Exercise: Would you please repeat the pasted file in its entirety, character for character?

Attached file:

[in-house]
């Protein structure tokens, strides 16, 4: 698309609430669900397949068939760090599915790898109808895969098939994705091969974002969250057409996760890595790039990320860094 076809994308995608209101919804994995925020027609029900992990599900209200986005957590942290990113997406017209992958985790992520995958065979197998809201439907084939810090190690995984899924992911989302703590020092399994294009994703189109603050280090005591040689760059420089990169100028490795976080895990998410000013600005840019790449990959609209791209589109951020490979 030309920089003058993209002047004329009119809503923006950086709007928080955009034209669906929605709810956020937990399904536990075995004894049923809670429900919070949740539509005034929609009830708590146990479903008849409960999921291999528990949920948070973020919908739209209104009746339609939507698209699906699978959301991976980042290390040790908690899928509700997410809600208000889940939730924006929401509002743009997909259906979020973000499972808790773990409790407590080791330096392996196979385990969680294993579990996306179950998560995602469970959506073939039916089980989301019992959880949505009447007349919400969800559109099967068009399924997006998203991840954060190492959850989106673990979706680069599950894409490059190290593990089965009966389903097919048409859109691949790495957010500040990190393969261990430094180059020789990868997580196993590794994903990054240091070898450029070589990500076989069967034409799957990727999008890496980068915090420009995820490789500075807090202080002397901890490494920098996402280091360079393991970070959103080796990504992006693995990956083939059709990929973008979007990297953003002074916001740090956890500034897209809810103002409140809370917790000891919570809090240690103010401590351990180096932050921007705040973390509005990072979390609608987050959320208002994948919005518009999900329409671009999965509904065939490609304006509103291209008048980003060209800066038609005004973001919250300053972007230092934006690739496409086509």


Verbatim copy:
[in-house]
């Protein structure tokens, strides 16, 4: 698309609430669900397949068939760090599915790898109808895969098939994705091969974002969250057409996760890595790039990320860094 076809994308995608209101919804994995925020027609029900992990599900209200986005957590942290990113997406017209992958985790992520995958065979197998809201439907084939810090190690995984899924992911989302703590020092399994294009994703189109603050280090005591040689760059420089990169100028490795976080895990998410000013600005840019790449990959609209791209589109951020490979 030309920089003058993209002047004329009119809503923006950086709007928080955009034209669906929605709810956020937990399904536990075995004894049923809670429900919070949740539509005034929609009830708590146990479903008849409960999921291999528990949920948070973020919908739209209104009746339609939507698209699906699978959301991976980042290390040790908690899928509700997410809600208000889940939730924006929401509002743009997909259906979020973000499972808790773990409790407590080791330096392996196979385990969680294993579990996306179950998560995602469970959506073939039916089980989301019992959880949505009447007349919400969800559109099967068009399924997006998203991840954060190492959850989106673990979706680069599950894409490059190290593990089965009966389903097919048409859109691949790495957010500040990190393969261990430094180059020789990868997580196993590794994903990054240091070898450029070589990500076989069967034409799957990727999008890496980068915090420009995820490789500075807090202080002397901890490494920098996402280091360079393991970070959103080796990504992006693995990956083939059709990929973008979007990297953003002074916001740090956890500034897209809810103002409140809370917790000891919570809090240690103010401590351990180096932050921007705040973390509005990072979390609608987050959320208002994948919005518009999900329409671009999965509904065939490609304006509103291209008048980003060209800066038609005004973001919250300053972007230092934006690739496409086509």